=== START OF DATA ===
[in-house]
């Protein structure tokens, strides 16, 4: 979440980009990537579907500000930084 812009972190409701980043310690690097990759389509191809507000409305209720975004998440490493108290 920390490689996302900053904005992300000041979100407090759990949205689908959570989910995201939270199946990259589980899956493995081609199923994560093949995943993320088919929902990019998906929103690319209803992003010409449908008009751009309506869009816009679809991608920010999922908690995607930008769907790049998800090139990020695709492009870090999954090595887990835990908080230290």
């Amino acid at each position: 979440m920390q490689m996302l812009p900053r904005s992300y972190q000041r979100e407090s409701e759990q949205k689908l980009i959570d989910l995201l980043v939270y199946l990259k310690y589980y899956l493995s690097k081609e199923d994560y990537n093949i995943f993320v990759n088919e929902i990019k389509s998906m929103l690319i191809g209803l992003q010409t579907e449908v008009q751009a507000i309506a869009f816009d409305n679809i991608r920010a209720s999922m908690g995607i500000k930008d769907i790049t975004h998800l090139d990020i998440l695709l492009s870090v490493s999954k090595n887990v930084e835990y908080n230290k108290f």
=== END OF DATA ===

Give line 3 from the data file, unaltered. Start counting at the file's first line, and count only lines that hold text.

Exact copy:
């Amino acid at each position: 979440m920390q490689m996302l812009p900053r904005s992300y972190q000041r979100e407090s409701e759990q949205k689908l980009i959570d989910l995201l980043v939270y199946l990259k310690y589980y899956l493995s690097k081609e199923d994560y990537n093949i995943f993320v990759n088919e929902i990019k389509s998906m929103l690319i191809g209803l992003q010409t579907e449908v008009q751009a507000i309506a869009f816009d409305n679809i991608r920010a209720s999922m908690g995607i500000k930008d769907i790049t975004h998800l090139d990020i998440l695709l492009s870090v490493s999954k090595n887990v930084e835990y908080n230290k108290f």